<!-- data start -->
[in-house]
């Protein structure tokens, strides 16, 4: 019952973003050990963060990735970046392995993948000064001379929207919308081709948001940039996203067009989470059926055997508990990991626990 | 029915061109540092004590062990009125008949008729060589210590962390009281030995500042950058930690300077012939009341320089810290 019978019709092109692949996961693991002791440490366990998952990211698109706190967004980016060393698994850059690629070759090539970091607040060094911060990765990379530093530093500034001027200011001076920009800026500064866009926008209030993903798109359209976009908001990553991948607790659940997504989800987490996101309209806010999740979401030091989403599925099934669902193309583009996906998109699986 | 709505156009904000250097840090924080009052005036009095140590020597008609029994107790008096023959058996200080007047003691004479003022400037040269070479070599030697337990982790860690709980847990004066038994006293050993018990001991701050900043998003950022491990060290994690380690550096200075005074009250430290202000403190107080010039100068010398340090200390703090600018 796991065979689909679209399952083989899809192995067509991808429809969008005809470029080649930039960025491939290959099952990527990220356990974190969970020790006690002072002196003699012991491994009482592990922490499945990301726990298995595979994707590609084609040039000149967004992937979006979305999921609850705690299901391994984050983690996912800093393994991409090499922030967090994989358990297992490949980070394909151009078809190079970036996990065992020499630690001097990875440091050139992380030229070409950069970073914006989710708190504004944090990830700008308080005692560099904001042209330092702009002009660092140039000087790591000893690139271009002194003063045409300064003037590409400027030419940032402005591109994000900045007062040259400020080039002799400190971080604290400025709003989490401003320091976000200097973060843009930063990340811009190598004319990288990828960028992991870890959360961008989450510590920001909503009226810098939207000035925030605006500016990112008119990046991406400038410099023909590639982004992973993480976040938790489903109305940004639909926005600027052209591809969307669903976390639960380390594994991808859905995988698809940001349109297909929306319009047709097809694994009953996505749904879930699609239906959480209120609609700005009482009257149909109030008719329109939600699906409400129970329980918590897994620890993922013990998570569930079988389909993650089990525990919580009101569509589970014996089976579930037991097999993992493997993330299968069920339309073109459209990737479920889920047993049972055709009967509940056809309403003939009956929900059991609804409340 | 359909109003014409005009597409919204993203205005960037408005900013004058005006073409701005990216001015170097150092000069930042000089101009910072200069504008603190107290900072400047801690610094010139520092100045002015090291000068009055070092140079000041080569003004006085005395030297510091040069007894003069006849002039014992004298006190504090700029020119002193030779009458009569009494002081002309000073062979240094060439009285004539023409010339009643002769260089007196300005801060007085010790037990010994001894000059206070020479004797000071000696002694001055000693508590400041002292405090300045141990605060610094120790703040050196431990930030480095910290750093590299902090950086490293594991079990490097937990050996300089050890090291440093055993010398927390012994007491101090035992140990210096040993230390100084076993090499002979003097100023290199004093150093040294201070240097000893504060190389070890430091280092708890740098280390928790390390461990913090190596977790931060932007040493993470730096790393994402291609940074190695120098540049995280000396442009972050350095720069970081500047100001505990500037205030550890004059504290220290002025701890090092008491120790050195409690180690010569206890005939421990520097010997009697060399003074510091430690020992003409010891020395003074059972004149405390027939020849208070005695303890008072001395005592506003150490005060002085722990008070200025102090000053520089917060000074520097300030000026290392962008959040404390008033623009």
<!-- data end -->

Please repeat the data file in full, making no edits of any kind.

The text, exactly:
[in-house]
């Protein structure tokens, strides 16, 4: 019952973003050990963060990735970046392995993948000064001379929207919308081709948001940039996203067009989470059926055997508990990991626990 | 029915061109540092004590062990009125008949008729060589210590962390009281030995500042950058930690300077012939009341320089810290 019978019709092109692949996961693991002791440490366990998952990211698109706190967004980016060393698994850059690629070759090539970091607040060094911060990765990379530093530093500034001027200011001076920009800026500064866009926008209030993903798109359209976009908001990553991948607790659940997504989800987490996101309209806010999740979401030091989403599925099934669902193309583009996906998109699986 | 709505156009904000250097840090924080009052005036009095140590020597008609029994107790008096023959058996200080007047003691004479003022400037040269070479070599030697337990982790860690709980847990004066038994006293050993018990001991701050900043998003950022491990060290994690380690550096200075005074009250430290202000403190107080010039100068010398340090200390703090600018 796991065979689909679209399952083989899809192995067509991808429809969008005809470029080649930039960025491939290959099952990527990220356990974190969970020790006690002072002196003699012991491994009482592990922490499945990301726990298995595979994707590609084609040039000149967004992937979006979305999921609850705690299901391994984050983690996912800093393994991409090499922030967090994989358990297992490949980070394909151009078809190079970036996990065992020499630690001097990875440091050139992380030229070409950069970073914006989710708190504004944090990830700008308080005692560099904001042209330092702009002009660092140039000087790591000893690139271009002194003063045409300064003037590409400027030419940032402005591109994000900045007062040259400020080039002799400190971080604290400025709003989490401003320091976000200097973060843009930063990340811009190598004319990288990828960028992991870890959360961008989450510590920001909503009226810098939207000035925030605006500016990112008119990046991406400038410099023909590639982004992973993480976040938790489903109305940004639909926005600027052209591809969307669903976390639960380390594994991808859905995988698809940001349109297909929306319009047709097809694994009953996505749904879930699609239906959480209120609609700005009482009257149909109030008719329109939600699906409400129970329980918590897994620890993922013990998570569930079988389909993650089990525990919580009101569509589970014996089976579930037991097999993992493997993330299968069920339309073109459209990737479920889920047993049972055709009967509940056809309403003939009956929900059991609804409340 | 359909109003014409005009597409919204993203205005960037408005900013004058005006073409701005990216001015170097150092000069930042000089101009910072200069504008603190107290900072400047801690610094010139520092100045002015090291000068009055070092140079000041080569003004006085005395030297510091040069007894003069006849002039014992004298006190504090700029020119002193030779009458009569009494002081002309000073062979240094060439009285004539023409010339009643002769260089007196300005801060007085010790037990010994001894000059206070020479004797000071000696002694001055000693508590400041002292405090300045141990605060610094120790703040050196431990930030480095910290750093590299902090950086490293594991079990490097937990050996300089050890090291440093055993010398927390012994007491101090035992140990210096040993230390100084076993090499002979003097100023290199004093150093040294201070240097000893504060190389070890430091280092708890740098280390928790390390461990913090190596977790931060932007040493993470730096790393994402291609940074190695120098540049995280000396442009972050350095720069970081500047100001505990500037205030550890004059504290220290002025701890090092008491120790050195409690180690010569206890005939421990520097010997009697060399003074510091430690020992003409010891020395003074059972004149405390027939020849208070005695303890008072001395005592506003150490005060002085722990008070200025102090000053520089917060000074520097300030000026290392962008959040404390008033623009």